“If you want to go
where the rainbows end
you’ll have to say goodbye
all our dreams come true
baby up ahead
and it’s out where your memories lie”

Well, the marathon CD-rip has begun. My laptop and desktop are currently humming as they convert our music library back into mp3 format. Soon I’ll press-gang another couple machines into service and we’ll be zipping through the job at a fast pace.

When I retold our tale of musical massacre to friends and family they all uniformly responded with horrified gasps, a thick silence, and the whispered admission: “I don’t know what I’d do without my music”. One of the reasons I didn’t meltdown was because I knew I had caches of music stashed on other drives and players.

Within a day or two of the unexpected death (RIP) of our music hard drive I had repopulated the replacement drive with approximately 25GB of music. It’s interesting to note what music we valued enough to put on players and listen to on a regular basis.

For instance, I’ll only have to rip a couple of Tom Waits albums. He rates so high with us that we have almost all of his work on our players or on my laptop. The man’s a genius, so that’s to be expected.

Clarion West deserves a certain amount of credit for this. Before I headed off to Seattle in June ’06 I loaded up a 20GB player with music, and put another chunk onto my laptop. Since I was going to be away for nearly seven weeks I copied a huge range of music: classical, dance, traditional Irish, pop, rock, metal, R&B, jazz. I had an almost paranoid fear that I’d be craving a certain kind of music and wouldn’t be able to satisfy it from my portable collection. It was like a virtual fuzzy blanket that smelled of home, Martin, friends, and familiar places.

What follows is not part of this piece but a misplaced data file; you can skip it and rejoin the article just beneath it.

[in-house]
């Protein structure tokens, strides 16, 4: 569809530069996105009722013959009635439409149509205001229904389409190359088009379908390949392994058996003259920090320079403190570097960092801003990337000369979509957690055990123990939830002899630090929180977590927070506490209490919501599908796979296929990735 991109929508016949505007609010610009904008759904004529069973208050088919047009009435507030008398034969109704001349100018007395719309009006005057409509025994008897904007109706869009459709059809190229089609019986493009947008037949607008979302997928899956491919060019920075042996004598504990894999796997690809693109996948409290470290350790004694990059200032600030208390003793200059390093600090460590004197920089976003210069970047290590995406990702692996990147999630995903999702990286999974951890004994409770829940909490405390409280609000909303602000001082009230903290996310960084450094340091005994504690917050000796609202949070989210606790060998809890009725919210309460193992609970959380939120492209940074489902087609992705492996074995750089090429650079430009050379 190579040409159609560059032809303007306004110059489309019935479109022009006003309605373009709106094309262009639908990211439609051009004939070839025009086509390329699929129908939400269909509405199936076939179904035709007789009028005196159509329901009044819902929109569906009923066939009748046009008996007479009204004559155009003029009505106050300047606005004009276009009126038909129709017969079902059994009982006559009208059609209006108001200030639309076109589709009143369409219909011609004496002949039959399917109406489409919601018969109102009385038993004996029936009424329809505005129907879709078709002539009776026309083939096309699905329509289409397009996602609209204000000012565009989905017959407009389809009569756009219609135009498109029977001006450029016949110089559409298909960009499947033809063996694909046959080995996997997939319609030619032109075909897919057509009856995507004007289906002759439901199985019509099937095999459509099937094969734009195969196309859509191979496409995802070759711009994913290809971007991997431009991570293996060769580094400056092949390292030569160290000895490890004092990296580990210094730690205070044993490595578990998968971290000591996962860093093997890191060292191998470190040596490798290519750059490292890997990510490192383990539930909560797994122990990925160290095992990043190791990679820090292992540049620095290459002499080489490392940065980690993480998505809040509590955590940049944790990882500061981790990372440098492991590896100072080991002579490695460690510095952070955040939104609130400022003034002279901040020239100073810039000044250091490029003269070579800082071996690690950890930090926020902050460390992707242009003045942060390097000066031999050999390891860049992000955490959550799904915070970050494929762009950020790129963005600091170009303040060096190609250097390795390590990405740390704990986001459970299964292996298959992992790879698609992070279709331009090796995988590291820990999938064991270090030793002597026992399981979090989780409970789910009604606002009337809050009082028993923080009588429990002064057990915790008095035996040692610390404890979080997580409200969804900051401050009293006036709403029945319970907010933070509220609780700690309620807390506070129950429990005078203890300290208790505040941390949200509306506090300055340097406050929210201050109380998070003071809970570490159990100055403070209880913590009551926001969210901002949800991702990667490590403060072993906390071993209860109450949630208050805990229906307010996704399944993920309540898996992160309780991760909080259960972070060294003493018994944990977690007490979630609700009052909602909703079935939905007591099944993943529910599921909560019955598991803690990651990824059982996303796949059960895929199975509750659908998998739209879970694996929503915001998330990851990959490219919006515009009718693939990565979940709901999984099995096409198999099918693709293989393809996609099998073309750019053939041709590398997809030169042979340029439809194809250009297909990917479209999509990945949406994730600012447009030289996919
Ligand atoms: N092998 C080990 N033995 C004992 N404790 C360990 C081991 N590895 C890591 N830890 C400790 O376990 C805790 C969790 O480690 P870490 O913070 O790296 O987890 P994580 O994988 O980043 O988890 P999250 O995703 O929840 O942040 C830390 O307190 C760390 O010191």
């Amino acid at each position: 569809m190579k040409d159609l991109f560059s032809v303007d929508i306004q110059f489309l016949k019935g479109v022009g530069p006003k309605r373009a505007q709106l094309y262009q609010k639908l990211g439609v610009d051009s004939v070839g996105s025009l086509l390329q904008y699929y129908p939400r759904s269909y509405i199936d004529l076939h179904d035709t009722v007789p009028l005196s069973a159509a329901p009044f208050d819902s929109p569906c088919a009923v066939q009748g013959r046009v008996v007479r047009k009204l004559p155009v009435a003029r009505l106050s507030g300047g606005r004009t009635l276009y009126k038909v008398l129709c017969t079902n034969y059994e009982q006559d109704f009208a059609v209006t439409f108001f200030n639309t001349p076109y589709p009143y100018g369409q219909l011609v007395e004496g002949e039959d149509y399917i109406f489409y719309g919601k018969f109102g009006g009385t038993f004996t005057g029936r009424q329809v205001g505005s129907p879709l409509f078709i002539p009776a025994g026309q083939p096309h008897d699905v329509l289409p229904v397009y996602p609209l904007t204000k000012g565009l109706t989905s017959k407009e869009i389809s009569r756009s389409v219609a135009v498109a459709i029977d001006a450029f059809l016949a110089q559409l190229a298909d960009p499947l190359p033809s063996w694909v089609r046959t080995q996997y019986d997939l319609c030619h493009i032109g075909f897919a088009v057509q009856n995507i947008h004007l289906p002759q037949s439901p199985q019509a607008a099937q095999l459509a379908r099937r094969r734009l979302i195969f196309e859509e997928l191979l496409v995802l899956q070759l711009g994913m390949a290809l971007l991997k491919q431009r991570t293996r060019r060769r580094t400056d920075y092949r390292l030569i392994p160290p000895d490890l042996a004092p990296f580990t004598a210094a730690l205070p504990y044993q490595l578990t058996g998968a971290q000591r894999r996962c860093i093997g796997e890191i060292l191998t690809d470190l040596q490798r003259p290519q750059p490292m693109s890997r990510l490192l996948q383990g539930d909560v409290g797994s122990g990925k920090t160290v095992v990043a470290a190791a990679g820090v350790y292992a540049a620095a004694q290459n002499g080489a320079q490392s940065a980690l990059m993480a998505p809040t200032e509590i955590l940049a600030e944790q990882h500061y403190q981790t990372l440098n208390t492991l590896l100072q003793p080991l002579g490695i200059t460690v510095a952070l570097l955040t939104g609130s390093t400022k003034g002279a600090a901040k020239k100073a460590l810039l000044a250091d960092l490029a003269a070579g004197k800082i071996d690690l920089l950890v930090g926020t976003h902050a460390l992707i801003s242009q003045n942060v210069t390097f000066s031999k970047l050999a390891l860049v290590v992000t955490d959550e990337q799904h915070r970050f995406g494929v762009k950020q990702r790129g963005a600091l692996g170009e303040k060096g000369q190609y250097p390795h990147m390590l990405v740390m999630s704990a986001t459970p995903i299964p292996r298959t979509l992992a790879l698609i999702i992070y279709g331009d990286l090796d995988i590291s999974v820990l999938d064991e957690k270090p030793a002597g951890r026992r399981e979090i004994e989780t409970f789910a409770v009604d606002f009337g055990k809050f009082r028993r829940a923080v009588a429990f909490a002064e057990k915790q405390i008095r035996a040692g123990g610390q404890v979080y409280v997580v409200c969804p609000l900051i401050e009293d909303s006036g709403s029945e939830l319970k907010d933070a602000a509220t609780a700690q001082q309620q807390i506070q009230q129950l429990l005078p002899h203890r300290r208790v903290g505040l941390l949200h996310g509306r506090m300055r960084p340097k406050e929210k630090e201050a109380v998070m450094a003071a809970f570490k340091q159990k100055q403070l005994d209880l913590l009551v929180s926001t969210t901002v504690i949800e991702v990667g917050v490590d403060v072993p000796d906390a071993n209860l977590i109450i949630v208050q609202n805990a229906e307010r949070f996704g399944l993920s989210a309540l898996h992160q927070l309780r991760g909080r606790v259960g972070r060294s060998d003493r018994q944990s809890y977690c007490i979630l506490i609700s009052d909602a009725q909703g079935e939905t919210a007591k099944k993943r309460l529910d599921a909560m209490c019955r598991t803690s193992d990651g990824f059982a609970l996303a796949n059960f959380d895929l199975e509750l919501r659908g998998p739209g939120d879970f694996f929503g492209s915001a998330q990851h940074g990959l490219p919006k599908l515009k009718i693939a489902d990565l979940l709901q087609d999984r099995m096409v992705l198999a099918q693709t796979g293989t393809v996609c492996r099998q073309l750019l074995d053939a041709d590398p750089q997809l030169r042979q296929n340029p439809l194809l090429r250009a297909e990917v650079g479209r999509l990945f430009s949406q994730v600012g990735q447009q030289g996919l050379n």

Music does that to you: it evokes memories and moods. It can put you in a funk, soothe you, or buoy you on an optimistic high. It can remind you of that glorious romance or the devastating break-up. It can recall teenage anxiety, the joy of your first paycheck, and the pride of hosting your first dinner party in your own place. It can summon the taste of peaches, the touch of grass on your cheek, and the assault of smells of a late-night club as you totter for the door. It’s one of the simplest methods of altering your perspective that doesn’t require illegal or toxic substances.

How could you live without that? Even monks and nuns sing and chant.

And I’m listening to the grouchy growly voice of Waits from his live album, Big Time, and he says that “Yesterday is Here”:

“well the road’s out before me
and the moon is shining bright
what I want you to remember
as I disappear tonight
today is grey skies
tomorrow’s tears
you’ll have to wait til yesterday is here”

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